“That’s my life story.

Only now that I’ve made Emotional Mastery the central focus of my life have I begun to understand it and get better at it. So many people never do.

I still have a very long way to go.”

Project Inventorying Habits 2

Fragments from imaginary dialogues

“We are bundles of habits. The habits we form (and those we discard) shape the trajectory of our life.”

“They also reveal the trajectory of our life.

Habits are your history. As you inventory your habits [<link; medium length], make it a habit to arrange them chronologically, to make the trajectory visible.

All habits have a history. As you inventory your habits, make it a habit to reflect on how each habit came to be, and how they contributed to who you are today.”

Gratitude Practice 3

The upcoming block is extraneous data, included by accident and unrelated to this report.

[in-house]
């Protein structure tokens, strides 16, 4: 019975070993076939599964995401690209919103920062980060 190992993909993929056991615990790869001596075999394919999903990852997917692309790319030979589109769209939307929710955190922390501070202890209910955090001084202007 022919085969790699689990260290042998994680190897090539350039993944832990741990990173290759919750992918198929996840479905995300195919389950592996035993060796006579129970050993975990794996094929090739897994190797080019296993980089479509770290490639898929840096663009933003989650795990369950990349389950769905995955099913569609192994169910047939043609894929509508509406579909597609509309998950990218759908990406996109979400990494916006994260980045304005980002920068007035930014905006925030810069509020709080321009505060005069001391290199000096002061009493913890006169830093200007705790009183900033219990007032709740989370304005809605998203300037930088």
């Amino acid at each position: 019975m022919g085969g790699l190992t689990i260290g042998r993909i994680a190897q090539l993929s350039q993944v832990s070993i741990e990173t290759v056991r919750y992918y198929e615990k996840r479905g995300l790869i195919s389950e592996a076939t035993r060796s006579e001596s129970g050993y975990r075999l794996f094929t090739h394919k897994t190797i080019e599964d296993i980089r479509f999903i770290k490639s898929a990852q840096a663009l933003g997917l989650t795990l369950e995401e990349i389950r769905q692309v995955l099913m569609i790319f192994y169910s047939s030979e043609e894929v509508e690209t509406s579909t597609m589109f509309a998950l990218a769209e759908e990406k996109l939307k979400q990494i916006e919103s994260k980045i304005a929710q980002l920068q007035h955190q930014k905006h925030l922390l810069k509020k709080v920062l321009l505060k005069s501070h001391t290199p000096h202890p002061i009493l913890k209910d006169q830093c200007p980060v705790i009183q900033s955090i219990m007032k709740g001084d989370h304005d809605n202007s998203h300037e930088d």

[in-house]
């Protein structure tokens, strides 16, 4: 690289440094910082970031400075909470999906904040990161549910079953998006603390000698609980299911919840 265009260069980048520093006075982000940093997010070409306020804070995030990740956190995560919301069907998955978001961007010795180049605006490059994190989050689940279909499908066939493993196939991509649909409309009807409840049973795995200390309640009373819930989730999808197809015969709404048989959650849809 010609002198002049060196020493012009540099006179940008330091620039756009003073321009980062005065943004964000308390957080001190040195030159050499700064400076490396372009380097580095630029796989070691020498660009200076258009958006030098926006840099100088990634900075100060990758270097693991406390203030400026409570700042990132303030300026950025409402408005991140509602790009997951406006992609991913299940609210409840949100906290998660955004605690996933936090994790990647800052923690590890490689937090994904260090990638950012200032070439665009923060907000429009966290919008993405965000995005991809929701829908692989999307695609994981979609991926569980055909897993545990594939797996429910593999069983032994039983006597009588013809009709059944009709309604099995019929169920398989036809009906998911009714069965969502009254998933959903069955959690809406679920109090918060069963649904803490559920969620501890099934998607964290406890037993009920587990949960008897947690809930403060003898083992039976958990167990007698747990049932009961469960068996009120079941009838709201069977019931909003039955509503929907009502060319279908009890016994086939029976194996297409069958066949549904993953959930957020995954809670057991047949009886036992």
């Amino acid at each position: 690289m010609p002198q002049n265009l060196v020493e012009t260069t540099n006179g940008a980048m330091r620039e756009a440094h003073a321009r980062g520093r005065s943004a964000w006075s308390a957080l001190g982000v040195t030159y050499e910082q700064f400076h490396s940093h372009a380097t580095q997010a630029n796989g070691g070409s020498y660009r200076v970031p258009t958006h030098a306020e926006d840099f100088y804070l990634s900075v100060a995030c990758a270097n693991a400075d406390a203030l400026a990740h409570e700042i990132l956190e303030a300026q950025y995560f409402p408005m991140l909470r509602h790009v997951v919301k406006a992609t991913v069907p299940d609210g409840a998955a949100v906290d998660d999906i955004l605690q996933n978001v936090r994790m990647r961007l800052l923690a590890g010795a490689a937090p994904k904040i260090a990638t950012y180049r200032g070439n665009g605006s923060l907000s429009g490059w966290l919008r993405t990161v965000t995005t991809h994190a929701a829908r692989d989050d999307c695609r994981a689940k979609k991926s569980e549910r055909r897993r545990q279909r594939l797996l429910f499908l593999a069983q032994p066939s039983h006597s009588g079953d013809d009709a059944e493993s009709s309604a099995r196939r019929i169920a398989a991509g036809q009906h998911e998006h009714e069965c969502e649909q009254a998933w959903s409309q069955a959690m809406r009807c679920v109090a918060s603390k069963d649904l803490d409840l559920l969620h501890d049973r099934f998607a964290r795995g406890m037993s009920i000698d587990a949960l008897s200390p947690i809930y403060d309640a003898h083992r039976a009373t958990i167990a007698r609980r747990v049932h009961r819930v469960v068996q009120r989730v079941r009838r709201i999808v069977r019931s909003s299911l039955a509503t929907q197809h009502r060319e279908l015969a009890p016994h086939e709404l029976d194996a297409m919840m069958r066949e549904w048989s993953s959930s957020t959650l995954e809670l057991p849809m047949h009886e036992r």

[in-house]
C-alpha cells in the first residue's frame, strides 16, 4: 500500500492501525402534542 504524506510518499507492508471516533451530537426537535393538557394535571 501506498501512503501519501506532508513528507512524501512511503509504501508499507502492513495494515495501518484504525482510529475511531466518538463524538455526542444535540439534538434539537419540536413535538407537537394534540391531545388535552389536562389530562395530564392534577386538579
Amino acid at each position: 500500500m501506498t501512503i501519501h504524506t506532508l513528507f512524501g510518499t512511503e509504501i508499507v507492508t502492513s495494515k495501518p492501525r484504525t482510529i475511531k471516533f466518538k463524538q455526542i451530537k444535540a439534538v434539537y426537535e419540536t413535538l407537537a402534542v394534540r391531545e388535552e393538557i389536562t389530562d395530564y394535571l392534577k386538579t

Fragments from imaginary dialogues

“What is the highest end of the Gratitude practice?”

Taking NOTHING for granted.

This is a practice in itself.

By default, we tend to take everything for granted. To counter this tendency, it takes deliberate directing of the attention, by constantly asking yourself:

What am I taking for granted?

As they come into your Awareness, savor their simple Beauty, and express Loving Gratitude for all these Gifts.”

The Art of Perception 6

Fragments from imaginary dialogues

“When you look up what do you see?”

“I see the sky.

What do you see?”

I see the Cosmic Ocean.

Make it a habit to always cast your Mind’s Eye past the observable horizon, my dear, into the vast Universe of Possibility.”

Beautiful Models: High-Density Experiences

Train to live on the other side of pain. (Josh Waitzkin)